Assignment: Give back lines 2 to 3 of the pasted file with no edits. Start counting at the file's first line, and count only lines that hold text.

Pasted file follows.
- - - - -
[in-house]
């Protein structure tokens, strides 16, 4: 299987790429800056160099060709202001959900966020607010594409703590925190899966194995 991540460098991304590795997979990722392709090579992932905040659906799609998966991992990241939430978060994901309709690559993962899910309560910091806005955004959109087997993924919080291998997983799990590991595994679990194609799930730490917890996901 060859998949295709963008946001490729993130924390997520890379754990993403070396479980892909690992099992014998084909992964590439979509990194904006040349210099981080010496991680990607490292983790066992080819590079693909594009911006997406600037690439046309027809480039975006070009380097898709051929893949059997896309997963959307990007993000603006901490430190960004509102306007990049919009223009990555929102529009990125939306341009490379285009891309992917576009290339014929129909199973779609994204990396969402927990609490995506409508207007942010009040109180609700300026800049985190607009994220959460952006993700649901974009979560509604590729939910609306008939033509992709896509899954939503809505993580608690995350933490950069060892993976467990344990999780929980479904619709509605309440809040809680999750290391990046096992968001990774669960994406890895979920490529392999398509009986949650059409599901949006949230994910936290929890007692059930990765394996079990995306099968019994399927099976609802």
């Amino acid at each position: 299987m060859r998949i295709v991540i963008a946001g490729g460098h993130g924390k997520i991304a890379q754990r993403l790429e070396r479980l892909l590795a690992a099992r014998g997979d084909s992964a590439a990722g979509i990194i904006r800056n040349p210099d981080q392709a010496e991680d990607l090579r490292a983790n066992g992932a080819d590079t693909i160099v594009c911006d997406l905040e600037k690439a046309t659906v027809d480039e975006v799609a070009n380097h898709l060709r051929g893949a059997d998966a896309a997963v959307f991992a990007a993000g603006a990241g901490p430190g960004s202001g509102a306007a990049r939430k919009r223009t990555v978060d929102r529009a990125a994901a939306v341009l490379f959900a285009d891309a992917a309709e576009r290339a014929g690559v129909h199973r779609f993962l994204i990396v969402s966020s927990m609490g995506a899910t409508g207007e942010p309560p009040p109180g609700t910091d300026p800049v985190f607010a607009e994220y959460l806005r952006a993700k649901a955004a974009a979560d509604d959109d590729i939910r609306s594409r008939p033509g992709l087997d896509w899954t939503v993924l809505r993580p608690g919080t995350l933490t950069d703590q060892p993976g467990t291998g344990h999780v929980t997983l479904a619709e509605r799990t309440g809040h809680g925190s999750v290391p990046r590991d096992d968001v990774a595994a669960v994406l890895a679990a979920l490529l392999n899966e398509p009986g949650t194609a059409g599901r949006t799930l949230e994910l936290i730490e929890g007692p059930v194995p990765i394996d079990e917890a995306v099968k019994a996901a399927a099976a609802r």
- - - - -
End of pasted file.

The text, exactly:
């Protein structure tokens, strides 16, 4: 299987790429800056160099060709202001959900966020607010594409703590925190899966194995 991540460098991304590795997979990722392709090579992932905040659906799609998966991992990241939430978060994901309709690559993962899910309560910091806005955004959109087997993924919080291998997983799990590991595994679990194609799930730490917890996901 060859998949295709963008946001490729993130924390997520890379754990993403070396479980892909690992099992014998084909992964590439979509990194904006040349210099981080010496991680990607490292983790066992080819590079693909594009911006997406600037690439046309027809480039975006070009380097898709051929893949059997896309997963959307990007993000603006901490430190960004509102306007990049919009223009990555929102529009990125939306341009490379285009891309992917576009290339014929129909199973779609994204990396969402927990609490995506409508207007942010009040109180609700300026800049985190607009994220959460952006993700649901974009979560509604590729939910609306008939033509992709896509899954939503809505993580608690995350933490950069060892993976467990344990999780929980479904619709509605309440809040809680999750290391990046096992968001990774669960994406890895979920490529392999398509009986949650059409599901949006949230994910936290929890007692059930990765394996079990995306099968019994399927099976609802």
């Amino acid at each position: 299987m060859r998949i295709v991540i963008a946001g490729g460098h993130g924390k997520i991304a890379q754990r993403l790429e070396r479980l892909l590795a690992a099992r014998g997979d084909s992964a590439a990722g979509i990194i904006r800056n040349p210099d981080q392709a010496e991680d990607l090579r490292a983790n066992g992932a080819d590079t693909i160099v594009c911006d997406l905040e600037k690439a046309t659906v027809d480039e975006v799609a070009n380097h898709l060709r051929g893949a059997d998966a896309a997963v959307f991992a990007a993000g603006a990241g901490p430190g960004s202001g509102a306007a990049r939430k919009r223009t990555v978060d929102r529009a990125a994901a939306v341009l490379f959900a285009d891309a992917a309709e576009r290339a014929g690559v129909h199973r779609f993962l994204i990396v969402s966020s927990m609490g995506a899910t409508g207007e942010p309560p009040p109180g609700t910091d300026p800049v985190f607010a607009e994220y959460l806005r952006a993700k649901a955004a974009a979560d509604d959109d590729i939910r609306s594409r008939p033509g992709l087997d896509w899954t939503v993924l809505r993580p608690g919080t995350l933490t950069d703590q060892p993976g467990t291998g344990h999780v929980t997983l479904a619709e509605r799990t309440g809040h809680g925190s999750v290391p990046r590991d096992d968001v990774a595994a669960v994406l890895a679990a979920l490529l392999n899966e398509p009986g949650t194609a059409g599901r949006t799930l949230e994910l936290i730490e929890g007692p059930v194995p990765i394996d079990e917890a995306v099968k019994a996901a399927a099976a609802r």